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The Hard Stop (2015)

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The police killing of Mark Duggan in London, 2011, ignited the worst civil unrest in recent British history and made headlines around the globe.
Nominated for 1 BAFTA Film Award. Another 1 win & 3 nominations. See more awards »

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Cast

Credited cast:
Marcus Knox Hooke Marcus Knox Hooke ... Himself
Kurtis Henville Kurtis Henville ... Himself
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Storyline

A documentary that reflects on the 2011 killing of Mark Duggan, a young, black, British man, at the hands of London's Metropolitan Police. Duggan was pulled over by police early one morning, and minutes later, was shot dead. This event sparked the now-infamous Tottenham riots and made headlines around the globe, but, as so often happens, the issue soon dropped from the news reports. Picking up the story where the media left off, George Amponsah's documentary The Hard Stop brings it back to its roots in Duggan's neighbourhood, following his friends Marcus and Kurtis as they fight for justice and search for meaning, while struggling against ongoing discrimination in their daily lives.

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Official Sites:

Official site

Country:

UK

Language:

English

Release Date:

15 July 2016 (UK) See more »

Also Known As:

Down by Law See more »

Company Credits

Production Co:

Ga Films See more »
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Color:

Color
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User Reviews

 
One sided, unpersuasive documentary
30 December 2016 | by davideo-2See all my reviews

STAR RATING: ***** Saturday Night **** Friday Night *** Friday Morning ** Sunday Night * Monday Morning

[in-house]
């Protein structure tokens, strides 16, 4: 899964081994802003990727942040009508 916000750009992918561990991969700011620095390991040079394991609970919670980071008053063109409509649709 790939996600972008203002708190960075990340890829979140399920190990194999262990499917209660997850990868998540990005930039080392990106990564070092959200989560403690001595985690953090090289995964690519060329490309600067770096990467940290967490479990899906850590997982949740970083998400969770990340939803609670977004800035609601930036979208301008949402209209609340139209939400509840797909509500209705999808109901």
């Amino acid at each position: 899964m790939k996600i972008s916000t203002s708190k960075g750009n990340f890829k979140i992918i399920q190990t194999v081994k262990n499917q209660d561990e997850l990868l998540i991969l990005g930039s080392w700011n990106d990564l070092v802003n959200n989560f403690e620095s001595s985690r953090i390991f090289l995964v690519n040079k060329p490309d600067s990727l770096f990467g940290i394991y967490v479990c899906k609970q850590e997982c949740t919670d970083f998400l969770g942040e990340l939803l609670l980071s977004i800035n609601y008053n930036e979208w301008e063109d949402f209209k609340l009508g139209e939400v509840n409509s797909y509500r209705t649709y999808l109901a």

In August 2011, 29 year old suspected gang member Mark Duggan was shot dead by armed police on the streets of Tottenham, while they executed the titular heavy force procedure. This sparked a spate of rioting and mayhem across London, that gradually spread to the other major cities across the UK. The facts surrounding what lead up to the shooting and the narrative of Mark Duggan as an individual appear to be somewhat skewed, and filmmaker George Amponsah here casts a shadow on Marcus Knox Hooke and Kurtis Henville, two of Duggan's best childhood friends, as Hooke prepares to be sentenced for his role in the riots, and Henville goes about trying to find a job, while they both await the outcome of a trial that will decide whether their friend was lawfully killed or not.

The summer of 2011 is etched in my mind, and probably the minds of most other people in the UK at the time, as being the only real time when the law and order we take for granted in our everyday lives completely broke down, and terrifying mayhem and pandemonium broke out, the likes of which I'm glad to say I personally managed to avoid. But no one could have failed to notice the aftermath, or the sense of apprehensiveness it caused in people. Afterwards, some tried to say it had been building up for a while, and that the Duggan gentleman's death had been the final straw, and it's a narrative Amponsah seems to have latched on to in this one sided and unconvincing film that tries to warm us towards two of Duggan's dubious friends.

In amongst the present day events, Amponsah is inclined to take us back in time to the Broadwater Farm riots of 1985, in which PC Keith Blakelock was murdered, and use this as a launch pad to fuel his narrative of police hostility toward the black community that has apparently persisted for three decades, during which time many officers will have come and gone. It's certainly used to try and explain the mind sets of his two chosen subjects, and the decisions they made and the way they are. Sadly, despite their general affability toward the camera, neither still manage to come off as the types you'd be happy passing in a dark alley one night, injecting 'you get me' into seemingly every sentence and still displaying elements of the cocksure, swaggering 'hood life' attitude that seep through the cracks of their front and make them unsympathetic figures.

The ambiguity of who Duggan was, and the true circumstances surrounding his death will probably always be tooed and froed, but he was undeniably part of a pretty corrosive, ugly culture that your average person, black or white, probably wouldn't have met their end at. Amponsah may try and balance it out, quoting the number of deaths in police custody over the years at the end and pointing out that Duggan was falsely claimed to have been involved in a shootout, but the fact remains he's produced an unbalanced, uneven and unconvincing documentary that fails to provide any counter argument and has its sights clearly pointed one way. *


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